Since the Rayleigh collapse time has been deduced for purely inertial collapses of bubbles containing only vapor, it is not a proper estimate when effects of viscosity, surface tension, and non-condensable gas are included as they delay the collapse. Therefore, the Rayleigh time in Eq. (8) is replaced by the collapse time of the simulation in an unbounded liquid, $Tc,ub$. This implicitly adapts the correlation such that is valid also for scenarios that do not comply with Rayleigh jetting. A similar correlation has been found by Chahine and Bovis^{80} by matched asymptotic expansions. They have shown that these first-order correlations are only valid for large standoff distances $\gamma \u22651$.

## IV. WALL-BOUNDED RAYLEIGH COLLAPSE

For the Rayleigh collapse, we vary the standoff distance in the range $\gamma \u2208[0,3]$ to cover a sufficient range of short- and far-wall distances. In Fig. 3, the wall-bounded prolongation factor, $kc=TVmin/Tc,ub$, is plotted over the standoff distance. The reference time has been deduced from a Rayleigh collapse in an unbounded liquid, $Tc,ub=46.11\u2009\mu s$.

We observe that for detached bubbles, $\gamma >1$, the collapse time is well predicted by the analytical correlation of Rattray,^{79} Eq. (8). Only small deviations at lower collapse times between correlation and simulation are observed. This is in good agreement with Lauterborn *et al.*,^{50} Vogel and Lauterborn,^{104} and Johnson and Colonius,^{51} who have found similar trends. For attached bubbles, two different regimes can be distinguished. For larger standoff distances, $0.75\u2264\gamma \u22641$, the correlation is still in good agreement, but the simulations overpredict the collapse times by about 2%. Compared to the analytical model, in the simulations compressibility and viscosity are included which is known to retard the collapse.^{49,105} When the bubble moves even closer to the wall, $0\u2264\gamma <0.75$, the theory of Rattray^{79} fails since it is not valid for fully attached bubbles.^{80} In the limiting case, *γ* = 0, the simulation predicts a collapse time that resembles that of an unbounded liquid.^{42} However, the analytical solution, Eq. (8), diverges. A more suitable correlation for attached bubbles can be deduced considering the energy content of the bubble. For attached bubbles, the wall cuts a spherical cap, $Vcap$, which reduces the bubble volume, $V<V0=4/3\pi \u2009R03$, and hence, its energy content, $E=p0V$. The modified bubble volume can be computed by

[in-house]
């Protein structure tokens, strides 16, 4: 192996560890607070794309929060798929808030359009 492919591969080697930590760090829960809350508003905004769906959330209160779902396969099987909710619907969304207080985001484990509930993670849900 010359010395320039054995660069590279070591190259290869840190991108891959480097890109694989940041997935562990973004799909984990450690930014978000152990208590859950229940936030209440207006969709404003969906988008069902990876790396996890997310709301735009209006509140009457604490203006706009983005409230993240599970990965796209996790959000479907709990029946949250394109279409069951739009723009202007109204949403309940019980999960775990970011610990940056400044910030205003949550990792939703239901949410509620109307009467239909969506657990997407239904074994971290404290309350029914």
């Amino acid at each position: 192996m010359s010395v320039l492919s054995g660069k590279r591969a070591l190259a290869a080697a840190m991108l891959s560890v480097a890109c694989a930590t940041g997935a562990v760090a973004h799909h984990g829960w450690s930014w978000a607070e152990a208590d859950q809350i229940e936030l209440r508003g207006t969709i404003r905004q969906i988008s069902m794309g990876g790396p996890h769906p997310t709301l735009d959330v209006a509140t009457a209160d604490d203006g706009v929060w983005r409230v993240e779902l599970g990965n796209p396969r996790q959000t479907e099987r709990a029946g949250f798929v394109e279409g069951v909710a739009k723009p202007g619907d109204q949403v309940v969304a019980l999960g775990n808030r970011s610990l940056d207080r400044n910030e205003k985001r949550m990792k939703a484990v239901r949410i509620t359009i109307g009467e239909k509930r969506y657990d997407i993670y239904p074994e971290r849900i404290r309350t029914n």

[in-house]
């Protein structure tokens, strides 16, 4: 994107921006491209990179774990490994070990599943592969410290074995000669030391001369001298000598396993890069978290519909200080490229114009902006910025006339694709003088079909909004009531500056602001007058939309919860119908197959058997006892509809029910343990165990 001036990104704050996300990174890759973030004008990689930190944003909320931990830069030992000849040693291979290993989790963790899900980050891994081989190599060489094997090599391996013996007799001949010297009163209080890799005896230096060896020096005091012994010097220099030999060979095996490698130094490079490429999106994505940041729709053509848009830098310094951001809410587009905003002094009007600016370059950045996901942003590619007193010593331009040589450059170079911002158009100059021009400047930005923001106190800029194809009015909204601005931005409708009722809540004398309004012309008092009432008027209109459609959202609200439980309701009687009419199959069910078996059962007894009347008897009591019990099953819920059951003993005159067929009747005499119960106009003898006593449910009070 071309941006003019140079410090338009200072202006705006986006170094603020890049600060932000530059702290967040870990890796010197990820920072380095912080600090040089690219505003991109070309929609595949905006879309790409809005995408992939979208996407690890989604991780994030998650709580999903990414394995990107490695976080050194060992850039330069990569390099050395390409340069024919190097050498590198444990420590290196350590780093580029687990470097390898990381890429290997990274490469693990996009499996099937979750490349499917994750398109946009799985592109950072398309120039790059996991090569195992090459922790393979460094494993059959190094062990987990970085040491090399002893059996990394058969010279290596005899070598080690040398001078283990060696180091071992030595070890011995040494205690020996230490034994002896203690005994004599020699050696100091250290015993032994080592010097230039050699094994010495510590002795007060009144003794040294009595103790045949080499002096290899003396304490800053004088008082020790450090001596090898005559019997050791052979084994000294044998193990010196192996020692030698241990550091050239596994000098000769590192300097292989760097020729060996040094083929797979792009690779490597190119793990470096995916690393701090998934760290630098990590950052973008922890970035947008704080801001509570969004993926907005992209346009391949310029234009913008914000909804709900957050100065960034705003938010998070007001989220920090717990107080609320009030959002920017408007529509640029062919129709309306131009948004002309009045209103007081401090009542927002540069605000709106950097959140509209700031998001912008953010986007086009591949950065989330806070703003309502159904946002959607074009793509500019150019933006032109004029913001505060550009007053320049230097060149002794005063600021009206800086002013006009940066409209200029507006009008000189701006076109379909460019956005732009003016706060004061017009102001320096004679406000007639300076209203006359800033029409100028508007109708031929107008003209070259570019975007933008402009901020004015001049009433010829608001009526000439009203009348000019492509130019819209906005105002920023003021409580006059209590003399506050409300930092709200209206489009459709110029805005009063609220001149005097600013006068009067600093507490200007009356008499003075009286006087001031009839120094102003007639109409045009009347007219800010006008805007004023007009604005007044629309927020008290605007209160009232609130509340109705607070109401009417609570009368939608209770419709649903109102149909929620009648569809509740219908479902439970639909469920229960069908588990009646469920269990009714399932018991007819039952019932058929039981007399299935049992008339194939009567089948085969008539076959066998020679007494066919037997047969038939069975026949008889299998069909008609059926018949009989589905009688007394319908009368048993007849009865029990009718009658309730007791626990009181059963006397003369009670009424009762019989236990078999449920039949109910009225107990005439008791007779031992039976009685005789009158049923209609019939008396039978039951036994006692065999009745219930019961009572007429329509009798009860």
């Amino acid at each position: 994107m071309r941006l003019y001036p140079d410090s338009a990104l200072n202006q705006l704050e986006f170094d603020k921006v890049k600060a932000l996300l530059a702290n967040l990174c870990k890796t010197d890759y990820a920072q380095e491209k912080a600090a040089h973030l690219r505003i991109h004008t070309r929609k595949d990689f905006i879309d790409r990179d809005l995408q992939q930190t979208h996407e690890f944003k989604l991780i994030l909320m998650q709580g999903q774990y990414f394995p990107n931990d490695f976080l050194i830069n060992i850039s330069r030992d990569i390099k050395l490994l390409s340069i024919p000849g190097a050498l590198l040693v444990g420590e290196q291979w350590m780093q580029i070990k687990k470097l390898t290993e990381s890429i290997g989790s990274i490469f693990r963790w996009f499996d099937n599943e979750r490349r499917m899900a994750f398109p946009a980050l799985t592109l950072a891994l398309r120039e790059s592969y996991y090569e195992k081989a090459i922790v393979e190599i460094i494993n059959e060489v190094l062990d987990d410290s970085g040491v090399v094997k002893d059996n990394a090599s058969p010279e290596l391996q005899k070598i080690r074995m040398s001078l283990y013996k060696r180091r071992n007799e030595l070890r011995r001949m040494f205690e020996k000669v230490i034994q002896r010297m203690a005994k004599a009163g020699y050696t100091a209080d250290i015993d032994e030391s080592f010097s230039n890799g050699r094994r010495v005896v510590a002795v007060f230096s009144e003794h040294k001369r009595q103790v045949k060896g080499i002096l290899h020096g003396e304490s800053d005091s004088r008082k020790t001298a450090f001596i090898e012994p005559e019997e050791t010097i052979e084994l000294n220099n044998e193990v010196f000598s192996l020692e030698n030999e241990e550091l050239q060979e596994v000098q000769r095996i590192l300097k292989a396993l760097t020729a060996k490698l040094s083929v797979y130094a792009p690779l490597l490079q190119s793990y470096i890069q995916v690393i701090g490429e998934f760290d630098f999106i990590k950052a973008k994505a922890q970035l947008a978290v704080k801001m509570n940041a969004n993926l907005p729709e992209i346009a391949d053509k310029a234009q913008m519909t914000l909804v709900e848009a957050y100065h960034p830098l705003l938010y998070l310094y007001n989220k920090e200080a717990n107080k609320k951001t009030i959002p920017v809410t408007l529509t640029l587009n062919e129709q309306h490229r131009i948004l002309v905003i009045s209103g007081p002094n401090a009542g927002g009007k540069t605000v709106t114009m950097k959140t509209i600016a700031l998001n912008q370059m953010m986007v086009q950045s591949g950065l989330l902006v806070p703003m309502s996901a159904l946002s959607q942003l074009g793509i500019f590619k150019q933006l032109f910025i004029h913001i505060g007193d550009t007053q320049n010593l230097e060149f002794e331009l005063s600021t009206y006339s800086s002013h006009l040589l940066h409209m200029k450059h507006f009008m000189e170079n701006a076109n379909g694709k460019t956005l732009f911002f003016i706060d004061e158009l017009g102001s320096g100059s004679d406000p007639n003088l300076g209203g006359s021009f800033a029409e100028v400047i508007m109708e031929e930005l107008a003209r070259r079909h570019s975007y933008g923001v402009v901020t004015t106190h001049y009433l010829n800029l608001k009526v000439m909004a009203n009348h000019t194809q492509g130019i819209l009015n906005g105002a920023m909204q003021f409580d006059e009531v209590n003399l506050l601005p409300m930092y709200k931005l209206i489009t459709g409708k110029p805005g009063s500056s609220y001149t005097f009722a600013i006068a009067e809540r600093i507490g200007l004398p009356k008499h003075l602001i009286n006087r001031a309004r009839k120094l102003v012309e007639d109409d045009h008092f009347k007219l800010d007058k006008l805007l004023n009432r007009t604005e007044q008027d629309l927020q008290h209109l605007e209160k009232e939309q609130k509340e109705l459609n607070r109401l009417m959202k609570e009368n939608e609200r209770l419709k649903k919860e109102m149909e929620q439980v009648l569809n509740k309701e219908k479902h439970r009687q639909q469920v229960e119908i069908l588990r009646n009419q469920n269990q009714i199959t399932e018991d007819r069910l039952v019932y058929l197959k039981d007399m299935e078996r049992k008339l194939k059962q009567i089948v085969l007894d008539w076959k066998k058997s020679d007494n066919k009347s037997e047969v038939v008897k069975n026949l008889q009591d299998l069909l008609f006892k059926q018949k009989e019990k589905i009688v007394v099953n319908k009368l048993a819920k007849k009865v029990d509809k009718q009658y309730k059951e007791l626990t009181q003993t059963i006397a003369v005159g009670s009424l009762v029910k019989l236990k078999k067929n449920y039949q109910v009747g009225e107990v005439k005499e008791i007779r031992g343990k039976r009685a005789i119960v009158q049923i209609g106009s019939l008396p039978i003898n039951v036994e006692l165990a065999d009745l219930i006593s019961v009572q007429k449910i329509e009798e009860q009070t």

In an unbounded liquid, the collapse time scales with the initial radius of the bubble, $Tc,ub\u223cR0$. Relating the collapse time to the limiting case of an attached bubble, *γ* = 0, yields^{53}

Introducing Eq. (9) into Eq. (10) finally gives a dimensionless correlation for the collapse time of a bubble that is cut by a wall as a function of the non-dimensional standoff distance

The simulation closely follows this correlation in the range $0\u2264\gamma <0.75$; that is, the collapse time is mainly controlled by the energy content of the bubble, whereas wall effects only play a minor role. In the transition zone, $0.75\u2264\gamma \u22641$, the wall starts to affect the collapse behavior to shift the collapse times toward the analytical solution of Rattray.^{79} Hence, the prolongation of the collapse has an upper limit of $kwallmax(\gamma =1)=21/3$.

## V. WALL-BOUNDED BUBBLE EXPANSION AND COLLAPSE

In the energy-deposit case, the initial expansion of the bubble is considered during the simulations to represent the cavitation growth and collapse after optical breakdown of laser-induced cavitation bubbles more realistically.^{50} In the following, we give detailed insight into the different aspects of bubble motion near a solid wall including shape transformations, jetting phenomena, and the formation of a liquid film between bubble and wall. Therefore, we investigate the expansion and collapse of the bubble for standoff distances in the range of $\gamma \u2208[0,4]$ with finer incremental steps in the near-wall region.

### A. Time evolutions

In Fig. 4, the bubble evolution is given for five different standoff distances, $\gamma ={0,0.2,0.76,1,3}$, at five different time instances, $\tau =t/Tcyc,ub$, with $Tcyc,ub=91.61\u2009\mu s$ as the unbounded cycle time. The evolution is visualized by contours of the bubble after the bubble has fully expanded upon collapse and jet formation (outer to inner contours).